Most of us have heard about the high antioxidants in tomatoes, especially in tomato sauce, paste and juice. A May 2017 study from Japan tested tomato’s phytonutrient power. Researchers wanted to find out the effect of tomato juice on the DNA damage and oxidative stress caused by exposure to X-rays.
 
These scientists determined that free radicals (unstable molecules that contain oxygen and easily react with other molecules in a cell, both positively and negatively) cause much of the DNA damage from ionizing radiation. Ionizing radiation comes from medical equipment and radiation cancer therapy. And they also knew that the carotenoids called lycopene and beta-carotene in tomato juice are known to be strong free radical scavengers.
 
For this study, healthy adults drank a small glass of tomato juice each day for 3 weeks and then stopped for 3 weeks. Blood samples were collected before and after tomato juice was taken, and then after the abstention period when they drank none. The blood was then exposed to varying amounts of X-rays and measured for levels of oxidative stress.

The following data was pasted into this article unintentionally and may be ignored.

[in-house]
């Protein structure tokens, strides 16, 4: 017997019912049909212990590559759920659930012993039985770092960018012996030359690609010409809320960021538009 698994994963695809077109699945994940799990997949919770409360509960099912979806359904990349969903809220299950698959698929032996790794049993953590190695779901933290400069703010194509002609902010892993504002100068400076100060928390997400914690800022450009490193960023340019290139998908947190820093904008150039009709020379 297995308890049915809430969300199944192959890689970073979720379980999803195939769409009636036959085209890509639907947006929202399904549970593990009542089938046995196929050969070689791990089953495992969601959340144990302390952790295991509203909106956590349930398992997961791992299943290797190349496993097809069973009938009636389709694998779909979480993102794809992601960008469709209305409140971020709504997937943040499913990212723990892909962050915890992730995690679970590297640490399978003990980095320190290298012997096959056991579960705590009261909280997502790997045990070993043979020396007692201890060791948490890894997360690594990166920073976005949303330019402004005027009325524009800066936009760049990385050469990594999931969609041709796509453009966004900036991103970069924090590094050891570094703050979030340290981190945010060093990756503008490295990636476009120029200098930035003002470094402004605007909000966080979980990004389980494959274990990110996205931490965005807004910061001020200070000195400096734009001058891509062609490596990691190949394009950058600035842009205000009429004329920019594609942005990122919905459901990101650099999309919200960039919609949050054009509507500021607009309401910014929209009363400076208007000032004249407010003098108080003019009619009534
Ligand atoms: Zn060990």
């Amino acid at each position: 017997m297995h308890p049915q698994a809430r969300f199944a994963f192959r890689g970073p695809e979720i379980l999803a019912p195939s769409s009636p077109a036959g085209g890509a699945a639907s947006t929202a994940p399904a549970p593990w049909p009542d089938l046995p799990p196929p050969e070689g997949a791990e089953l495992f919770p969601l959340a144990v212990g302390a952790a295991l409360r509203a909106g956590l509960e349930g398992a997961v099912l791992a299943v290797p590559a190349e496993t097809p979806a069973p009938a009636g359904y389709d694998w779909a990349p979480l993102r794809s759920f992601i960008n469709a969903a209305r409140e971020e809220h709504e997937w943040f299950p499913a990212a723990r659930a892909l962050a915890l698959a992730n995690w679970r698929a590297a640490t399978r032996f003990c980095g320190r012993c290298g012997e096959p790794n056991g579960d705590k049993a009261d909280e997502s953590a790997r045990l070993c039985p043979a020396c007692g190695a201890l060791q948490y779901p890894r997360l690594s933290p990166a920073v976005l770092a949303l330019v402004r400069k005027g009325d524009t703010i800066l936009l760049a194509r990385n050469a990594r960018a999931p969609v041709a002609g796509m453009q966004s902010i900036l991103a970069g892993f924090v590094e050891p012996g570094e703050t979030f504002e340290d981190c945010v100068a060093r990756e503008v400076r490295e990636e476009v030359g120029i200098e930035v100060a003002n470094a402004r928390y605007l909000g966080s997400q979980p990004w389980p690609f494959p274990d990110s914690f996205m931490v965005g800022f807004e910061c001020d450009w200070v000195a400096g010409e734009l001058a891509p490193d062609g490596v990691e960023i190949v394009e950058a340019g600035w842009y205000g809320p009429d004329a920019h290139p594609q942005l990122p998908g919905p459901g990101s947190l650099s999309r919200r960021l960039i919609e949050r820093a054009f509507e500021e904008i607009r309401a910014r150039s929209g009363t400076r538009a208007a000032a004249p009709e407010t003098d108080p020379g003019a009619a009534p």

They found that evidence of free radicals decreased during the tomato juice period and increased during the abstention period. They concluded that tomato juice may reduce human lymphocyte DNA damage caused by radiation, but said that further research is required.


(Ayumi Nakamura, Chieko Itaki, Ayako Saito et al.,“Possible benefits of tomato juice consumption: a pilot study on irradiated human lymphocytes from healthy donors,” Nutrition Journal 12 May 2017,16:27
DOI: 10.1186/s12937-017-0248-3) 

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